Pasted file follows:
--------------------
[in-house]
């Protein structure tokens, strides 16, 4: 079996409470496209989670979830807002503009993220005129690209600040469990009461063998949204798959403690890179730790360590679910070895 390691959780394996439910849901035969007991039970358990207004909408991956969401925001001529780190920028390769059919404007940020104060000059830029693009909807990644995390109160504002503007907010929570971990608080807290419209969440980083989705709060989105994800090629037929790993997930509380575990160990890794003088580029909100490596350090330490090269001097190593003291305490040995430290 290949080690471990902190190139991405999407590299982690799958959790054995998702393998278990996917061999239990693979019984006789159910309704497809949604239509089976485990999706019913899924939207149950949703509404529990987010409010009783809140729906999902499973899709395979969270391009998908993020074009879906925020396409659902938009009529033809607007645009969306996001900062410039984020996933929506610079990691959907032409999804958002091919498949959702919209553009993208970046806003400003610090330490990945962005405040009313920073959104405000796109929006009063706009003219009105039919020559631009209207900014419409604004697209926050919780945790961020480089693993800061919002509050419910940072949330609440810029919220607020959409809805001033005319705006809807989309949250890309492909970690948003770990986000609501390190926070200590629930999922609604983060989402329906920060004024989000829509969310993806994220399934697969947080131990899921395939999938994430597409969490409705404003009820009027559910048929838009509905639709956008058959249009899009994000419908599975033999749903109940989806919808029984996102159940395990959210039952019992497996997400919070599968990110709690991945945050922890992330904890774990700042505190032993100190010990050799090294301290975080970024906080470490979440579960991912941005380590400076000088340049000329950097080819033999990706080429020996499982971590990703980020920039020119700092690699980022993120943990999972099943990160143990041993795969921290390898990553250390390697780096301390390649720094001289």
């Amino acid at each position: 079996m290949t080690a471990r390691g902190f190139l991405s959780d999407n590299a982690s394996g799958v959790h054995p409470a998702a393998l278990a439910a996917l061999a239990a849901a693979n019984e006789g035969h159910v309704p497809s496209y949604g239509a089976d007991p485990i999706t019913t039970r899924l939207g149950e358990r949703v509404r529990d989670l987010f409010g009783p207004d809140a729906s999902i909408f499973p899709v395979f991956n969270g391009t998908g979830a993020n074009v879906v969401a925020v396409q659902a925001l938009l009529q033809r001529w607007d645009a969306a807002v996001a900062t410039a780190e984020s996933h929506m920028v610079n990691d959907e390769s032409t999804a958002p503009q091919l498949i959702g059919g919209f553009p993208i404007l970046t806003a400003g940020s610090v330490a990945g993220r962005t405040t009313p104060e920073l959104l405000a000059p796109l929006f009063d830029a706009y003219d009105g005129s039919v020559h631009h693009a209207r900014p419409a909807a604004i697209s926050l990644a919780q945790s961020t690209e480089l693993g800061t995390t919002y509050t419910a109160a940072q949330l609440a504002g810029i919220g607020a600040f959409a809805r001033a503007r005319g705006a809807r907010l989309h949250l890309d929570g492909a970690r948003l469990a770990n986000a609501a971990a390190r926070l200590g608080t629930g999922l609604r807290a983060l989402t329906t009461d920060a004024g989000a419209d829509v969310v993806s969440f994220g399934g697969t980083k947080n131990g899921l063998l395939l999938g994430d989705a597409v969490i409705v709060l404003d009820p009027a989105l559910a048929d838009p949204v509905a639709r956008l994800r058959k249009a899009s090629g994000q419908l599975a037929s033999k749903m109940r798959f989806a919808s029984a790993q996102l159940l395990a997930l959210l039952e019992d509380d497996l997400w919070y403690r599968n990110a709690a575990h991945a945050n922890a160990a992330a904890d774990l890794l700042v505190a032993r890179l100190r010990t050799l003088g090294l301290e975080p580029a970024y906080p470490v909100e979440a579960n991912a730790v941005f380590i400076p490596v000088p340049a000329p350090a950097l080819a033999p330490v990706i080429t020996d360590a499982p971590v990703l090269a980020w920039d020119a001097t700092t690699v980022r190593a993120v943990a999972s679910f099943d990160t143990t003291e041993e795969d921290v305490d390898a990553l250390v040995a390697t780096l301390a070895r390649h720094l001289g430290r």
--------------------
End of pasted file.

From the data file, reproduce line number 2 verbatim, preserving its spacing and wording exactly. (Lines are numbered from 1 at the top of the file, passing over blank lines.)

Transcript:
């Protein structure tokens, strides 16, 4: 079996409470496209989670979830807002503009993220005129690209600040469990009461063998949204798959403690890179730790360590679910070895 390691959780394996439910849901035969007991039970358990207004909408991956969401925001001529780190920028390769059919404007940020104060000059830029693009909807990644995390109160504002503007907010929570971990608080807290419209969440980083989705709060989105994800090629037929790993997930509380575990160990890794003088580029909100490596350090330490090269001097190593003291305490040995430290 290949080690471990902190190139991405999407590299982690799958959790054995998702393998278990996917061999239990693979019984006789159910309704497809949604239509089976485990999706019913899924939207149950949703509404529990987010409010009783809140729906999902499973899709395979969270391009998908993020074009879906925020396409659902938009009529033809607007645009969306996001900062410039984020996933929506610079990691959907032409999804958002091919498949959702919209553009993208970046806003400003610090330490990945962005405040009313920073959104405000796109929006009063706009003219009105039919020559631009209207900014419409604004697209926050919780945790961020480089693993800061919002509050419910940072949330609440810029919220607020959409809805001033005319705006809807989309949250890309492909970690948003770990986000609501390190926070200590629930999922609604983060989402329906920060004024989000829509969310993806994220399934697969947080131990899921395939999938994430597409969490409705404003009820009027559910048929838009509905639709956008058959249009899009994000419908599975033999749903109940989806919808029984996102159940395990959210039952019992497996997400919070599968990110709690991945945050922890992330904890774990700042505190032993100190010990050799090294301290975080970024906080470490979440579960991912941005380590400076000088340049000329950097080819033999990706080429020996499982971590990703980020920039020119700092690699980022993120943990999972099943990160143990041993795969921290390898990553250390390697780096301390390649720094001289």